Microplastics from your toothpaste, body wash, and clothes enter the ocean with wastewater. They’re impossible to recover, because of their small size. It’s estimated that at least 51 trillion microplastic particles are already in our ocean today. This not only puts animals that ingest the tiny particles at risk, but also humans, to whom the plastic gets passed on when eating seafood.

When shopping for personal care products, avoid those containing microbeads. You can do that by looking at the ingredients. If it contains anything like “polypropylene”, “polyethylene”, “polyethylene terephthalate” or “polymethyl methacrylate”, don’t buy it!

7. Organize a beach clean-up.

Photo: UNDP Grenada

You can very likely see ocean pollution first-hand when visiting your closest beach. Pieces of plastics, such as water bottle caps or straws, are often washed onto the shore. How about taking your friends and their friends out on a sunny day and pick up marine debris? Just make sure to dispose of the collected materials in a sustainable manner so that they don’t end up in the ocean for a second time around. Find out how to join a beach clean-up near you, or organize your own here.

8. Avoid buying goods in plastic packages.

Photo: UNDP Peru

By now, you already know how much destruction plastics bring to our ocean. When you skip buying goods from big supermarket chains that are wrapped in plastics and instead buy from local farmers and markets, you can kill two birds with one stone: avoiding plastics use while lowering your own carbon footprint by shopping local. Whenever you have the choice, favor paper and glass containers and packages over plastics!

9. Be a responsible pet owner.

Photo: UNDP Peru

If you own a pet, there’s a good chance you’ve harmed the ocean ecosystem without even knowing. Cat litter, for example, is very harmful to marine life so don’t flush it down the toilet as it will enter the ocean with the wastewater cycle. When buying your pet food, make sure to read the labels to scan for ingredients that are not environmentally responsible. If you own an aquarium avoid buying wild-caught saltwater fish. Never release non-native aquarium fish into the ocean! While it might seem like a great idea to release the fish into freedom, this could cause significant harm to the native marine life.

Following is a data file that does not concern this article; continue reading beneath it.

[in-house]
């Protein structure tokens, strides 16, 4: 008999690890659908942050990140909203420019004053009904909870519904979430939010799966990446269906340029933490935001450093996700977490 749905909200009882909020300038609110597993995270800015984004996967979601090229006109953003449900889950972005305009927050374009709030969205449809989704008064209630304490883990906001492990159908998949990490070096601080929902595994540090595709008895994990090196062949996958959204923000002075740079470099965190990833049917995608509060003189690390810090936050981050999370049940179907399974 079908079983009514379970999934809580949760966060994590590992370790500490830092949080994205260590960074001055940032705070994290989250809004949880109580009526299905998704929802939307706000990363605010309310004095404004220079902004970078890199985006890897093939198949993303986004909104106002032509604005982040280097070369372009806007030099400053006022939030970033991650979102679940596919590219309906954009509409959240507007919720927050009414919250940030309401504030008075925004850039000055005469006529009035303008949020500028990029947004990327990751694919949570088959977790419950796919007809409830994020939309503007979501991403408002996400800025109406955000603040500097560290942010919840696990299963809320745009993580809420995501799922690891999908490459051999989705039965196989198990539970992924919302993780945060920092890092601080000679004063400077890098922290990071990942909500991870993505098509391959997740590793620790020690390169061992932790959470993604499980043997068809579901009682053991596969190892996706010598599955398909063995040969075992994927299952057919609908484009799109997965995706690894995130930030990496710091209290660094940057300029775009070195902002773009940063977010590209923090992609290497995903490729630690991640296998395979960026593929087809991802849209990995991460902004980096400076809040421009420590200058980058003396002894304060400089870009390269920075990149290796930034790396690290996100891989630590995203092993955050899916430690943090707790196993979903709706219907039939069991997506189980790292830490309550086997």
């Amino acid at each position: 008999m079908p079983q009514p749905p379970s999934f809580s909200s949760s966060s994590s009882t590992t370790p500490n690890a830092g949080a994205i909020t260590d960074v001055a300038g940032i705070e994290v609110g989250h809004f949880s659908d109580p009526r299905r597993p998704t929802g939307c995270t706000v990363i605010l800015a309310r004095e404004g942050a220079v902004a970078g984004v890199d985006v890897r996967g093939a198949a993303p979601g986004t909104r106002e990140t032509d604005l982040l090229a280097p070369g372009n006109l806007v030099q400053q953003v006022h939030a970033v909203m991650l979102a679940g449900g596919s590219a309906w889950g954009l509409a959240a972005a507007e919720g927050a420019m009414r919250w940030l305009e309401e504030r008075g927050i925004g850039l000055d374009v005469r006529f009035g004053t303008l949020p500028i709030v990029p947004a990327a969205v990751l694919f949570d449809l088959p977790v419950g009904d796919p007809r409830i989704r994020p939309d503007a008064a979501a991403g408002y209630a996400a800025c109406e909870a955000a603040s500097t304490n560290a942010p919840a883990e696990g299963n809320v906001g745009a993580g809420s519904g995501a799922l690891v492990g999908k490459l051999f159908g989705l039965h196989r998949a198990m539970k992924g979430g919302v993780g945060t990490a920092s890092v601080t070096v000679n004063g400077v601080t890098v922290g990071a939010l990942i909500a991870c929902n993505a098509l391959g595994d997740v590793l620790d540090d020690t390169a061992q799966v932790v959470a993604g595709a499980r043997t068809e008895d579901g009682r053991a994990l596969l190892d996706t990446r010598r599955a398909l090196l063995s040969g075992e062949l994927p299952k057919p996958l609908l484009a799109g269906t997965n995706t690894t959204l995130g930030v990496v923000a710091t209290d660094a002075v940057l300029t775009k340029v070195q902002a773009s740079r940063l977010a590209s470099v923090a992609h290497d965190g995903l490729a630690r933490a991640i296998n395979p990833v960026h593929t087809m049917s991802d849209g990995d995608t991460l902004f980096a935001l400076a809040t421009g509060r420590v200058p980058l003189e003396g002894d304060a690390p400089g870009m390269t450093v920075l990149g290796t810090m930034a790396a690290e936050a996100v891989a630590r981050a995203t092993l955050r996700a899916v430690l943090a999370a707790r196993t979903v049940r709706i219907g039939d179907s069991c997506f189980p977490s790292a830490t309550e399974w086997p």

10. Support an organization that saves marine life.

Photo: UNDP Cuba

All marine life — from sea turtles to corals to seals — is under threat. Ocean acidification, habitat loss, invasive species, pollution, and overfishing are the major factors reducing our ocean’s biodiversity. If you care about life below water, and if you care about yourself, donate time or money to an organization that will help tackle these important issues. You can find a list of key ocean networks here.

Help us save our ocean! Make these conscious choices in your everyday life and encourage your friends to do so too. Your individual behavior will make a difference. Join the conversation online by using #SaveOurOcean!

More resources:

By: Mirja Neumann




Voices from around the United Nations, with updates on digital diplomacy, peace, security, human rights and sustainable development.